Israel’s Protest Movement Is Bringing Netanyahu to His Knees

Israel’s Protest Movement Is Bringing Netanyahu to His Knees

Israel’s Protest Movement Is Bringing Netanyahu to His Knees

A movement that started out against a judicial coup has morphed into an uprising. Yet questions loom about what this moment portends for Palestinians.

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Tel Aviv—The word “unprecedented” no longer accurately captures the magnitude of recent developments in Israel. No matter what happens next, we are witnessing history in the making. Never before have Israelis risen in such numbers with such commitment against their own government—to the point that they have effectively brought it to its knees. At the time of writing, Prime Minister Benjamin Netanyahu is trapped between the option of halting his plan to neuter the judiciary, putting the survival of the most far-right coalition, and his own political career, at risk—and the option of allowing the country to slip further into chaos, a constitutional crisis, and perhaps even civil war.

The protest movement against the overhaul began in January with fairly large weekly demonstrations in central Tel Aviv, which then spread into mass protests in dozens of cities and towns throughout the country, in addition to weekly “days of disruption,” which included demonstrators blocking main highways, trains, sea ports, the country’s only international airport, and more. Then came petitions by academics, the high-tech, legal, and finance sectors, calls for divestment, and the considerable weakening of the shekel. Then came thousands of soldiers—particularly from elite intelligence units and the Air Force—announcing their collective refusal to serve and threatening the stability of the army. Their refusal has plunged Israel’s security establishment into a frenzy and de facto support for the protests.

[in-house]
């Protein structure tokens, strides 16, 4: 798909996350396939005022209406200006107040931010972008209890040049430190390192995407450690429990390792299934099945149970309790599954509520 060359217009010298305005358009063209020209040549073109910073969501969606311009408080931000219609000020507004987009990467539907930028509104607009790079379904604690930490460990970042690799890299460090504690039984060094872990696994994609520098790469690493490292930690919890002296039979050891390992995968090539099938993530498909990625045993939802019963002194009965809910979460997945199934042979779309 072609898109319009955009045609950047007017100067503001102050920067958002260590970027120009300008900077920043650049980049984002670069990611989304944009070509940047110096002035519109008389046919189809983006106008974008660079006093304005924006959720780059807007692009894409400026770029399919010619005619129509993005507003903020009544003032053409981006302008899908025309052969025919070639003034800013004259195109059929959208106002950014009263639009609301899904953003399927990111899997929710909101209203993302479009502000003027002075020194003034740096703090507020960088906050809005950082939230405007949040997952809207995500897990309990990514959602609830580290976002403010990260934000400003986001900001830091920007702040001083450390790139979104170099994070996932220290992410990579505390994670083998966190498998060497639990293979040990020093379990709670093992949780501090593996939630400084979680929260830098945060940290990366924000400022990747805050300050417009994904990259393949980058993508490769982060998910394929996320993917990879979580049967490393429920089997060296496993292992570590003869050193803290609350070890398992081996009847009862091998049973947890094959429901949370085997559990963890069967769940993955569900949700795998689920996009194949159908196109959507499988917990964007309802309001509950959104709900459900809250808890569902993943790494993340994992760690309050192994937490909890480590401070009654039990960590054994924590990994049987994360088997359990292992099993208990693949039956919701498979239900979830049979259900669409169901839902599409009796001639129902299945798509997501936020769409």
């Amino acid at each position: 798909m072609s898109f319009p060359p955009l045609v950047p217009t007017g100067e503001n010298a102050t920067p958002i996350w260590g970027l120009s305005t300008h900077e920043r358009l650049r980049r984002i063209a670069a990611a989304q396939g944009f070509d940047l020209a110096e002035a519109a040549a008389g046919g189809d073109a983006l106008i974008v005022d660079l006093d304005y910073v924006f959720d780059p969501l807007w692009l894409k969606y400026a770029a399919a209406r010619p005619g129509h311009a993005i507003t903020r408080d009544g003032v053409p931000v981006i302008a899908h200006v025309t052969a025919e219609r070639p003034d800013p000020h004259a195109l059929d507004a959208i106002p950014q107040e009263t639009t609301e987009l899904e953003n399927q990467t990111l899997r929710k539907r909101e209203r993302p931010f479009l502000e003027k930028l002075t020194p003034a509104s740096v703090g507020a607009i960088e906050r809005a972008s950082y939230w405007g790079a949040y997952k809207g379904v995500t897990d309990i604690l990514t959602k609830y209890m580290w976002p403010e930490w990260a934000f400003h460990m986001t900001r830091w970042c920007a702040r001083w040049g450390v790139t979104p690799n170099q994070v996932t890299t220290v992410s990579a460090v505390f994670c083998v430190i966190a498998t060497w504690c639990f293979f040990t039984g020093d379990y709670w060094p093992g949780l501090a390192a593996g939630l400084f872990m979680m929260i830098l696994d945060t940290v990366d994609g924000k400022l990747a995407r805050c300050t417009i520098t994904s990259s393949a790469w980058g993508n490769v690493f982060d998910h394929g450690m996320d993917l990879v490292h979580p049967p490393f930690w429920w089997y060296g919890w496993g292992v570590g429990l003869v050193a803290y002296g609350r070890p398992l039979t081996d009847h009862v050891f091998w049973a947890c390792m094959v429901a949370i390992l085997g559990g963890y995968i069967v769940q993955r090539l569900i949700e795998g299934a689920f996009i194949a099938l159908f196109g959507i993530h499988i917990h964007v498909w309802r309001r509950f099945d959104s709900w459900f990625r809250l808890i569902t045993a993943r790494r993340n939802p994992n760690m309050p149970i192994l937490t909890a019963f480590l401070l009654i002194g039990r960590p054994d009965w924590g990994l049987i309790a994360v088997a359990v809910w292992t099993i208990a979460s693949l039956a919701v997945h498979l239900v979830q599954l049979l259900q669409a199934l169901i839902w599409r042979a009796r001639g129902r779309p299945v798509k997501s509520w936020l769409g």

The wave of refusals led hawkish Defense Minister Yoav Gallant, who as a general in the Israeli army was responsible for the deaths of close to 1,400 Palestinians during Israel’s war on Gaza in 2008–9, to call for an immediate halt to the overhaul. Netanyahu’s prompt dismissal of Gallant was the last straw, pushing the most powerful players, including large corporations, unions, universities, small businesses, and Israeli municipalities, into the game—essentially bringing the country to a complete standstill on Monday.

The overwhelming opposition to the overhaul from nearly all corners of Israeli society broke Netanyahu, reportedly driving him to freezing the so-called reforms in exchange for allowing extreme-right National Security Minister Itamar Ben Gvir to form his own national militia. Many right-wing supporters of Netanyahu in the media and within his own Likud party have announced a counterprotest, threatening violence against the hundreds of thousands of demonstrators who are now camped on Israel’s main highways for hours every day. There is little doubt the right’s reaction will bring about violence that may spiral into a larger, bloodier conflict. Following the announcement, Netanyahu himself started calling on his supporters to protest this evening, despite reports suggesting he plans to halt the reform.

The question now is: Where is this all heading? What does this all mean for the future of Israeli politics? And perhaps most importantly, what could it spell for Palestinians?

Three scenarios